For many, Goldfinger is the “best Bond film”. For me, it has been one that I really liked but not better than my personal favourites. I am open to changing my mind as we go through the series, but I can’t make that call just yet.
James Bond (Sean Connery) begins his third adventure by destroying a drug lab in Latin America. He sneaks into the facility via an underwater route while wearing a wet suit with a fake bird on his head. He plants the bomb, then removes the wet suit to reveal perfect hair, a perfect white tux, and an perfect carnation to go with it. He walks out under the disguise of an invitee to a posh party before timing the lighting of a cigarette with the explosion he just set. Pessimists will see this as silly. Optimists will see it as fun.
Bond, now on vacation in Miami Beach, is directed by MI6 via CIA agent Felix Leiter (Cec Linder) to keep an eye on the gold bullion dealer Auric Goldfinger (Gert Frobe). After messing up Goldfinger’s card game and stealing his girlfriend, Jill Masterson (Shirley Eaton), Goldfinger sends his Korean henchmen Oddjob (Harold Sakata ) to warn Bond to back off. Oddjob knocks out Bond and covers Jill in gold paint, murdering her by “skin suffocation”. It is not very practical but makes for a great scene in a movie.
Bond continues to track Goldfinger to discover how he smuggles gold into other countries. His investigation finds Bond captured and under the watch of Goldfinger’s personal pilot, Pussy Galore (Honor Blackman). Here, Bond stumbles onto Goldfinger’s greater plot, to break into the American gold reserve at Fort Knox in Kentucky, USA.
The previous two Bond films, Dr. No and From Russia With Love was directed by Terrance Young who wanted a better salary and a cut of the profits to direct a third. MGM decided to go with Guy Hamilton instead, who turned down Dr. No just two years earlier. Hamilton not only brought a tighter paced style of action but a sense of humour that remained a staple for almost every Bond film that followed.
He cranked the one liners to 11 which lightened the tension after every kill, something everyone from Arnold Schwarzenegger to Dirty Harry owe him for, but also made small additions that would become big over time. The best example of this can be scene in Desmond Llewelyn’s returned to play “Q”, the head of the Q-Branch who supplies Bond with his gadgets. Llewelyn played the character straight before, but this time Hamilton insisted that he be irritated by Bond’s inability to pay attention and blatant disrespect for his gadgets. It would make for Hollywood chemistry that would last for the next 15 times Llewelyn would play the character.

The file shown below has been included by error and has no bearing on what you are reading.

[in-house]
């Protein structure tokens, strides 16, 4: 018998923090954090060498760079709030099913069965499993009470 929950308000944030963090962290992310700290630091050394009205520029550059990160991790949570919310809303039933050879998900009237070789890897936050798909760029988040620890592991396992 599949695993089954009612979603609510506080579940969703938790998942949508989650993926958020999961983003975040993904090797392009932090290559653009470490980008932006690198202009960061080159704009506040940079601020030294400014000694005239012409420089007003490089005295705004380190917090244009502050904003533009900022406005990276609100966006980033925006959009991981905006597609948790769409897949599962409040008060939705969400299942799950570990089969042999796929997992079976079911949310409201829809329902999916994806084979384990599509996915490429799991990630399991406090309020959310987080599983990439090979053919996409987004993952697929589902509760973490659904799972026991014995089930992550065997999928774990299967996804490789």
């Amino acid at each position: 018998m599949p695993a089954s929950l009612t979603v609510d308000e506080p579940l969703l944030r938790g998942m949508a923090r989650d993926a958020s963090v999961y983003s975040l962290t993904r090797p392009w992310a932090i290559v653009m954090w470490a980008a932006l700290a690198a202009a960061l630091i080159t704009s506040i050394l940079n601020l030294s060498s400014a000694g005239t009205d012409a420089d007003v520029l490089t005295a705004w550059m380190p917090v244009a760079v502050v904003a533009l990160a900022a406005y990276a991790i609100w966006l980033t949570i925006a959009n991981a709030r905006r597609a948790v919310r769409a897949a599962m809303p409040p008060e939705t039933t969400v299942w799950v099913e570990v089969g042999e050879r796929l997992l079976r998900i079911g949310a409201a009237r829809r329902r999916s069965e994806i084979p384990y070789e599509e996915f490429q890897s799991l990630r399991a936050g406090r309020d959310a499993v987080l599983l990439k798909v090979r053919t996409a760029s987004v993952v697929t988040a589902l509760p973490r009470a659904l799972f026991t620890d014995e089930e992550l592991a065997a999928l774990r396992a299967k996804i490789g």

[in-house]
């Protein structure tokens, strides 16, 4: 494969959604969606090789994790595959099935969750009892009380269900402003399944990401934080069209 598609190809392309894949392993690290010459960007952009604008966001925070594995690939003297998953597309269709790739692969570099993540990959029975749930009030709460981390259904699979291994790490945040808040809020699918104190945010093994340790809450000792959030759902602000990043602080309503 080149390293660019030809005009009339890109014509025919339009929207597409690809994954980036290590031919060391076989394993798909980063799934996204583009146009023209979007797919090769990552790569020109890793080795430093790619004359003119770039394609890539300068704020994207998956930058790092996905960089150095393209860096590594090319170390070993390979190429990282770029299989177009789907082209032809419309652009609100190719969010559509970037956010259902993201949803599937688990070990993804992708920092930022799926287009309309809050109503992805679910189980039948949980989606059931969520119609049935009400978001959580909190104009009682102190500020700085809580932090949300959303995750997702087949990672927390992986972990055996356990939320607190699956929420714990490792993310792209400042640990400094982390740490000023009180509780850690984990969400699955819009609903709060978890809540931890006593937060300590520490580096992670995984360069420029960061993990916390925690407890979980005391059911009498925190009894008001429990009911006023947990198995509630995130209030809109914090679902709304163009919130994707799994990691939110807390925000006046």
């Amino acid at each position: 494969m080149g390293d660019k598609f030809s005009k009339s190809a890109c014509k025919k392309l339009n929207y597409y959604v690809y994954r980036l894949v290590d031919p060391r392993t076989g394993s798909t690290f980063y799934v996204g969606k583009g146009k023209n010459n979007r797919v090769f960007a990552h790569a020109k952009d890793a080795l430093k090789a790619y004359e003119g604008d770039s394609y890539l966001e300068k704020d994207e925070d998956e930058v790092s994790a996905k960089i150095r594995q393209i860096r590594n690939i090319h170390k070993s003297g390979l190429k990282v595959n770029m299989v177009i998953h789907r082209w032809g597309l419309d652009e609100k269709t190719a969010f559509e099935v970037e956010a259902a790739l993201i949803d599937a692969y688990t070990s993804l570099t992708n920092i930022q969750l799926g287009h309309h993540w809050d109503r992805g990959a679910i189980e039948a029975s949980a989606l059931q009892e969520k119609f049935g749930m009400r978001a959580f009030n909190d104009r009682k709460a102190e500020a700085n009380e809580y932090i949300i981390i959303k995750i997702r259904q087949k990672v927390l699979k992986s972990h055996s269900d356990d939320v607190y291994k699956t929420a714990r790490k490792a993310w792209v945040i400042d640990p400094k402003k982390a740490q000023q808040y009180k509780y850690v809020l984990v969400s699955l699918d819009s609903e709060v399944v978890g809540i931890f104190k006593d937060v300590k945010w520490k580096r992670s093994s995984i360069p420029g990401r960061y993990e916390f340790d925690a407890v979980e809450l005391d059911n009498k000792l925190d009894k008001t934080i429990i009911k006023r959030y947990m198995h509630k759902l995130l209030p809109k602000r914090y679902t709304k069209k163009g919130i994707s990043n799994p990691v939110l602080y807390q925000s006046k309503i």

Speaking of the gadgets, save for a tracking device Bond kept in his shoe and a few shown in the Q-Branch headquarters, they are mostly reserved for the series debut of the Aston Martin. In this one, Bond drives an Aston Martin DBZ equipped with smoke screens, a bulletproof shield, machine guns, and an ejector seat. The car chase in the film is rather impressive for a pre-Bullitt movie.
The only change I did not enjoy was how they ramped up Bond’s male chauvinism. The second girl we see Bond with is presented as his “masseuse”. She is told to leave when Felix shows up so “the men can talk”. Bond turns her around to slap her ass as a point of emphasis. OK, forgivable for the ’60s but it still got my eyes rolling.
The big one is how he turns Pussy Galore straight. Literally. In the book, her character is lesbian. The film only hints at it (because it is the ’60s) when she claims to be “immune” to his charm. Later in the film he forces himself on her (cringe) and gets her to help him by appealing to her “maternal instinct”. Pfft. Terrible.
Getting back to fun territory, Sarah and I continued our competition to guess how long it would take Bond to get laid. Sarah, again was almost dead on again with a guess of 15 minutes and I was way off with 20. It took him 14 m and 27 seconds. For those keeping score:
Sarah – 3
Mars – 0.0
One final piece of I need to mention is Shirley Bassey’s opening tune Goldfinger. The song mixes in originality with Monty Norman’s James Bond Theme which would set the tone for every Bond song that followed. And it was the first song to become identifiable outside of the series. Remember when the Crane gang on Fraiser ran into the piano player who could only play Goldfinger? Good times
On paper, Goldfinger had enormous potential to be a disaster. You may have noticed how there is no mention of Blofield or SPECTOR. At the time, the planned sequel, Thunderball was in litigation over who owned the rights, so Goldfinger was only meant to be placeholder to save the series from losing momentum. Instead, with the aid of a new director with new ideas, and the budget of the previous two Bond films combined, Goldfinger became the blueprint for most of the Bond films that followed it. The… gold standard, if you will.